The much-anticipated showdown in South Bend at 3:30 p.m. ET will overshadow a lot of other good games in that time slot. It's a good day to keep a firm grip on the remote control.
I still think we have to start with the basic premise that if USC plays its best and doesn't turn the ball over, it will win this game. However, playing their best has not necessarily been the case for the Trojans in their last three games. So let's look at what could happen if they don't.
If USC has a slow start like it did in the last three games, Notre Dame can pull off the upset. The Irish offense is outstanding. It can mix the run with the pass and score enough points to hang with the Trojans. The biggest difference between Notre Dame's offense and the offenses of Oregon and Arizona State is that ND can not only move the ball but also can control the clock. The Irish are much more likely to produce 10- and 12-play drives, and that would keep USC's offense off the field. The Irish will need to do that and also score touchdowns instead of field goals.
If the Irish can take a close game into the second half, Charlie Weis is in good shape. I don't think the Irish offense will get worse in the second half as Oregon and Arizona State did. Weis has too much expertise and will make the appropriate adjustments as the game goes on.
I think that will happen and keep this game very close. Although Notre Dame's defense has given up a ton of yards, its rush defense has been pretty solid. I'm anxious to see how USC will do if someone makes the Trojans one-dimensional. But until somebody beat the Trojans, I still think they have one too many weapons to lose.
After huge victories in nationally televised contests against Ohio State and Oklahoma, it's important that Texas take care of business the rest of the season. This game and next week's showdown with Texas Tech may be the biggest bumps in the road that leads back to the Rose Bowl, where this time the national title will be at stake.
Those wins have showed how this Longhorn team will handle pressure. But now that the 'Horns have beaten the Sooners and will be favored in every remaining game, I'm anxious to see how focused they can remain. The one guy who can answer all these questions remains Vince Young.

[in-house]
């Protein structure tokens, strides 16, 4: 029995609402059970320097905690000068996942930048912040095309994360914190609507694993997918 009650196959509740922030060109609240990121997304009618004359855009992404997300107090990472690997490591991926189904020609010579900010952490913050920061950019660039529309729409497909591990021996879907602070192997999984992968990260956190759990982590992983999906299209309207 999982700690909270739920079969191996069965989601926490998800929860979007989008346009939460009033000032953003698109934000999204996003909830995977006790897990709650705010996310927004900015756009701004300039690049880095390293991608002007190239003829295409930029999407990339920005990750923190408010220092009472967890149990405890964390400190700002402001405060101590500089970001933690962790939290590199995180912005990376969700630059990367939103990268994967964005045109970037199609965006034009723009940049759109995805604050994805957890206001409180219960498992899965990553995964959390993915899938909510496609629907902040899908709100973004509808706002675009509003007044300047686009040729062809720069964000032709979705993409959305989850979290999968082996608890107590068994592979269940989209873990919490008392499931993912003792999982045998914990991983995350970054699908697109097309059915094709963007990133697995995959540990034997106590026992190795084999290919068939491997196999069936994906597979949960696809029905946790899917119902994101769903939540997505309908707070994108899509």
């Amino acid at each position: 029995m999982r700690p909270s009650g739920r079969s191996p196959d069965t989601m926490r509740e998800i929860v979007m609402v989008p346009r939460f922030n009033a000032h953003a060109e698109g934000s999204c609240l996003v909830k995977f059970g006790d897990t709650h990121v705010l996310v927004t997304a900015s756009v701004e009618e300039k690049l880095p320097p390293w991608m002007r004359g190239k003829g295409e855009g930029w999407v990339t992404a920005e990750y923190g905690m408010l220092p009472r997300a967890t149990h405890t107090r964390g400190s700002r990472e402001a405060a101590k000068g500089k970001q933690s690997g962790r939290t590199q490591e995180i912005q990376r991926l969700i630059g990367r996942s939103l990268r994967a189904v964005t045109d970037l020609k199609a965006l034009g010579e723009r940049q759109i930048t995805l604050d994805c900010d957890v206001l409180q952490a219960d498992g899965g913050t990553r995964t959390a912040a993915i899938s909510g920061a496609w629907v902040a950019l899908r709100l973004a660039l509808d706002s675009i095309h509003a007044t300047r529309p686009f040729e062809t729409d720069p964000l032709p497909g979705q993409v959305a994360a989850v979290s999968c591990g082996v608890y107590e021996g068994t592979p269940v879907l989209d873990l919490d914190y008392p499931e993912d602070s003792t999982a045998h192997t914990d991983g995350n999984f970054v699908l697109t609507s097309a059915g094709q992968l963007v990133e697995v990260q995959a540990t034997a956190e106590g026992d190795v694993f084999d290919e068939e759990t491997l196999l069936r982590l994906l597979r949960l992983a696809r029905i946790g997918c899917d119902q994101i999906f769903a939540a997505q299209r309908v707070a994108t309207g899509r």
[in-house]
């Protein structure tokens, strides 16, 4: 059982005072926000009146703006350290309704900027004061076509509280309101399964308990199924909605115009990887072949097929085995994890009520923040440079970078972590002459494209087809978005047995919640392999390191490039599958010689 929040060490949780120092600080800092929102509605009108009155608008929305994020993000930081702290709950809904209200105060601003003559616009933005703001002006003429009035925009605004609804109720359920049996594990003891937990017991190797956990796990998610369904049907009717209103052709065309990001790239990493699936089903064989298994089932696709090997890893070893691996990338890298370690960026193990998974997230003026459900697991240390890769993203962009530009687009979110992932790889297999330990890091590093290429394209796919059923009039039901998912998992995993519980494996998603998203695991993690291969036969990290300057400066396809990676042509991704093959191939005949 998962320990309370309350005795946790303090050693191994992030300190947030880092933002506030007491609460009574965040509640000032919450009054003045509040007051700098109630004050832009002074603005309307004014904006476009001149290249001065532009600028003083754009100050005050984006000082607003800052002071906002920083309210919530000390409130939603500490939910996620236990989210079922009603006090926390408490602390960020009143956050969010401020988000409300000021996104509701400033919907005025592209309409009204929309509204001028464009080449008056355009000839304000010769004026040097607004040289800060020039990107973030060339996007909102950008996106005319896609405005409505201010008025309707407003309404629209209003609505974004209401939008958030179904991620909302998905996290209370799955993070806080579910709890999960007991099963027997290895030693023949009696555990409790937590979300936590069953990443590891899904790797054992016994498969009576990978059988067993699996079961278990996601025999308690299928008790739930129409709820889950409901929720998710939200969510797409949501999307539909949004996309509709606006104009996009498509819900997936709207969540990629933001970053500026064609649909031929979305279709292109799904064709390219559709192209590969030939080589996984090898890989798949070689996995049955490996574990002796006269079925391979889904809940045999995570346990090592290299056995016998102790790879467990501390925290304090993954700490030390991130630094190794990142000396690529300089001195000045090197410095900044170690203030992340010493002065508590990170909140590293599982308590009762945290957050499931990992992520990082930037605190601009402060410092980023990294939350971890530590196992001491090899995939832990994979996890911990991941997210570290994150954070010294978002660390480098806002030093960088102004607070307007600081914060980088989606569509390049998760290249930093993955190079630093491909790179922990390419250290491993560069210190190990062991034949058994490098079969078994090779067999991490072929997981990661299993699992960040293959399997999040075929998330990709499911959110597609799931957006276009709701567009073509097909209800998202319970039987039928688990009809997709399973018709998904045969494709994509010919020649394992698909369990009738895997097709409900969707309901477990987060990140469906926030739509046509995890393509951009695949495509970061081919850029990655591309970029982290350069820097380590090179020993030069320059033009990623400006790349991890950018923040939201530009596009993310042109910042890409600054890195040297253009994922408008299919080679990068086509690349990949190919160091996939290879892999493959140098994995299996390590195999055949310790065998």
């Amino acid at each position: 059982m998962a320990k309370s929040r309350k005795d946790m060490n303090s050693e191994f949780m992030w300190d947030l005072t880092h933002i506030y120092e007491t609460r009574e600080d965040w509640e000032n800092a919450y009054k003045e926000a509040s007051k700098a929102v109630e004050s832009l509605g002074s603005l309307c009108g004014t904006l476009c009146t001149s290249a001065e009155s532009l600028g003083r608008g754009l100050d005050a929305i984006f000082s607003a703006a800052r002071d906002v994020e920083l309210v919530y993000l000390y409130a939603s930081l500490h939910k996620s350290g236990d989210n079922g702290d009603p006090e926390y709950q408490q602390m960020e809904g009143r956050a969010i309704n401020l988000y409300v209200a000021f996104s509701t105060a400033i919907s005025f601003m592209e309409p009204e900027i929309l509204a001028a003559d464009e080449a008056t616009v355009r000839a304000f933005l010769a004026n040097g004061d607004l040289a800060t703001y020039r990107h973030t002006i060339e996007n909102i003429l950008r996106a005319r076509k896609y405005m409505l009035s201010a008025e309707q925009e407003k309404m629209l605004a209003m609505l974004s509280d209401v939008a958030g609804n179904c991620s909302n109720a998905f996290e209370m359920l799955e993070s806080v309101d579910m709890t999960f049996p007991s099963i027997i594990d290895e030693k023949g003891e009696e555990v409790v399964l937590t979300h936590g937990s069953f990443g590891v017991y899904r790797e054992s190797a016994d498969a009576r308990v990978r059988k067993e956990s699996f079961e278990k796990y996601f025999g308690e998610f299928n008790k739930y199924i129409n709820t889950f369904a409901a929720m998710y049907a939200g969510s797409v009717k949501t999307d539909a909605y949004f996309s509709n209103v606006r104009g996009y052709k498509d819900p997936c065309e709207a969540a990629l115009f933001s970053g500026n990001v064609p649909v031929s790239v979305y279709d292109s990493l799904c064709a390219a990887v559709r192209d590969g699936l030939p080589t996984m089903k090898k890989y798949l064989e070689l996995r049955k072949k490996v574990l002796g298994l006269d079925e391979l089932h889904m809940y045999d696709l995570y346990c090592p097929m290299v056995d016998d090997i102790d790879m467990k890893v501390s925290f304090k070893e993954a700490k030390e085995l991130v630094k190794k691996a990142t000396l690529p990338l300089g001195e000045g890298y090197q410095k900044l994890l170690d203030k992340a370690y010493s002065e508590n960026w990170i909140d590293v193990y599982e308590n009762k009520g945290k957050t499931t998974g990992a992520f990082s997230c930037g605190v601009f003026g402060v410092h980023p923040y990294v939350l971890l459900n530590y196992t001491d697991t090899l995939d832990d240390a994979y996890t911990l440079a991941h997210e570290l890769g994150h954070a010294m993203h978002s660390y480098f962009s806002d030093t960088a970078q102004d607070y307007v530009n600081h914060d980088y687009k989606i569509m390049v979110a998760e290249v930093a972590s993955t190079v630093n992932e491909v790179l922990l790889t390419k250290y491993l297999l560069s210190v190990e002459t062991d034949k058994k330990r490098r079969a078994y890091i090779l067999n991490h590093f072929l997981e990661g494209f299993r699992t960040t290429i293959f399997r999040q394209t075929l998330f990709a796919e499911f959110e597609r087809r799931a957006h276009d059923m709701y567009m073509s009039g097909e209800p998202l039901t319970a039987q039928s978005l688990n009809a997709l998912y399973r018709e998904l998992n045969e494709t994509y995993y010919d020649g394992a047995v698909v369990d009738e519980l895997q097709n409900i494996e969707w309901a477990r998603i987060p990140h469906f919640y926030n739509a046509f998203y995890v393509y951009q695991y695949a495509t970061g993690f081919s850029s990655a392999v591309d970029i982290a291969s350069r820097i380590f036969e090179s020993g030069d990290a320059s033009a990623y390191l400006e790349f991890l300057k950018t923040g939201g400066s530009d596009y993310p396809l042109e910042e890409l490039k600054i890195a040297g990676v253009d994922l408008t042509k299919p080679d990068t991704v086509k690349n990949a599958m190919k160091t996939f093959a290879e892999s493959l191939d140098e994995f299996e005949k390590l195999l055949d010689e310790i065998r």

Colorado needs quarterback Joel Klatt to show his toughness and maturity to keep the Buffs in this game. But CU needs to hope Texas turns the ball over a lot to have a chance.
• Florida: Gator Hotline with Urban Meyer
After poring over the stats of these two teams, it's obvious they've been pretty similar, but Florida beat a Tennessee team that beat LSU. The key to their showdown in Baton Rouge is the health of Chris Leak, Chad Jackson, Dallas Baker and DeShawn Wynn. All are banged up a bit, and the more that any of these guys can't play up to his potential, the more this game turns toward LSU.
The bottom line to me remains how well Chris Leak can fit in to Urban Meyer's offense. Meyer and the Gators learned a valuable lesson at Alabama (where they lost 31-3), and I see them sneaking out of Baton Rouge with a victory that keeps them very much in contention for the SEC championship.
Although this could wind up being a disastrous year for Michigan, the team still looks more like one that should be 6-0 rather than 3-3. After three close losses, this should be a team fighting for its life and opening up its offense to take advantage of incredible athletes at skill positions. Whether it be Michael Hart, Steve Breaston or Jason Avant, Michigan should step up its game.
Make no doubt it, Penn State is back. It has gone from a question of if PSU ever will win another Big Ten title to a matter of when. But I still question the Nittany Lions' ability to toss the football when their running game is shut down, and how I think Michigan can avoid its first losing record after seven games since 1967.
To me, these are the two top teams in the Big East, with one of the country's best offenses against one of the best defenses. The Cardinals' potent offense playing in Morgantown against the stingy Mountaineers should make for a classic confrontation.
West Virginia must have its best defensive performance of the season. The Mountaineers run the ball well enough that they'll have a chance to win.
Although I'll be heading back to my alma mater as it celebrates the 30th anniversary of its Peach Bowl champion team coached by Bobby Bowden and led by walk-on benchwarmer Terry Bowden, I'm afraid the Cardinals are going to sneak out of Motown with their first Big East win. The good news is I won't have to avoid any burning couches in the streets on my drive out.
For all you FSU fans who have been suffering the last four years, I believe FSU is starting to peak on offense. For the first time since 2000, the Seminoles look like the teams of the '90s that won two national championships. FSU has gone back to using three and four wideouts in the shotgun to get the ball to a talented receiving corps that can go deep at any time.
The big difference that became apparent in their win last week over Wake Forest was the decision to develop a running game out of the shotgun. That makes it much more difficult for opponents to stop a group with this kind of talent.
Virginia is coming off two disappointing showings against Maryland and Boston College. The Cavaliers' hopes ride on the shoulders of quarterback Marques Hagans, who won't fold under the pressure of such a high-stakes game.
While fans in Charlottesville might be reminiscing about the upcoming 10-year anniversary of Virginia handing Florida State its first ACC loss, the Seminoles are playing much too well right now to lose this time. But I still feel FSU's offense and its quarterback are so young that there will be a hiccup somewhere along the way.